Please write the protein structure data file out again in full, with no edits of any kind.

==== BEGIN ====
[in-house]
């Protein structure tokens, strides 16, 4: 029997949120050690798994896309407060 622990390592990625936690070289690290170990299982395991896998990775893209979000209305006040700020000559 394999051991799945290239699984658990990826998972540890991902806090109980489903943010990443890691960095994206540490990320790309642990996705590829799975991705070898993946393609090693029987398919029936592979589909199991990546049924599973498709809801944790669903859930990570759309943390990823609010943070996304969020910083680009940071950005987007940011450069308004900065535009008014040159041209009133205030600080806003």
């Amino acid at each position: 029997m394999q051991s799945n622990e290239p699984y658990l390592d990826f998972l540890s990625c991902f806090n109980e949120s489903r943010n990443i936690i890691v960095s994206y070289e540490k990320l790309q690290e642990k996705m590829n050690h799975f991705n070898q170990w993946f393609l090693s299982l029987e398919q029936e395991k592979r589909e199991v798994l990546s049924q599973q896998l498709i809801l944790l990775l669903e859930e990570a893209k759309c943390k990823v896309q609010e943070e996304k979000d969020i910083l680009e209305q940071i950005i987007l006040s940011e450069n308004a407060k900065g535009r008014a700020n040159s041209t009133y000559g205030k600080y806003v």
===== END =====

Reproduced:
[in-house]
């Protein structure tokens, strides 16, 4: 029997949120050690798994896309407060 622990390592990625936690070289690290170990299982395991896998990775893209979000209305006040700020000559 394999051991799945290239699984658990990826998972540890991902806090109980489903943010990443890691960095994206540490990320790309642990996705590829799975991705070898993946393609090693029987398919029936592979589909199991990546049924599973498709809801944790669903859930990570759309943390990823609010943070996304969020910083680009940071950005987007940011450069308004900065535009008014040159041209009133205030600080806003």
């Amino acid at each position: 029997m394999q051991s799945n622990e290239p699984y658990l390592d990826f998972l540890s990625c991902f806090n109980e949120s489903r943010n990443i936690i890691v960095s994206y070289e540490k990320l790309q690290e642990k996705m590829n050690h799975f991705n070898q170990w993946f393609l090693s299982l029987e398919q029936e395991k592979r589909e199991v798994l990546s049924q599973q896998l498709i809801l944790l990775l669903e859930e990570a893209k759309c943390k990823v896309q609010e943070e996304k979000d969020i910083l680009e209305q940071i950005i987007l006040s940011e450069n308004a407060k900065g535009r008014a700020n040159s041209t009133y000559g205030k600080y806003v």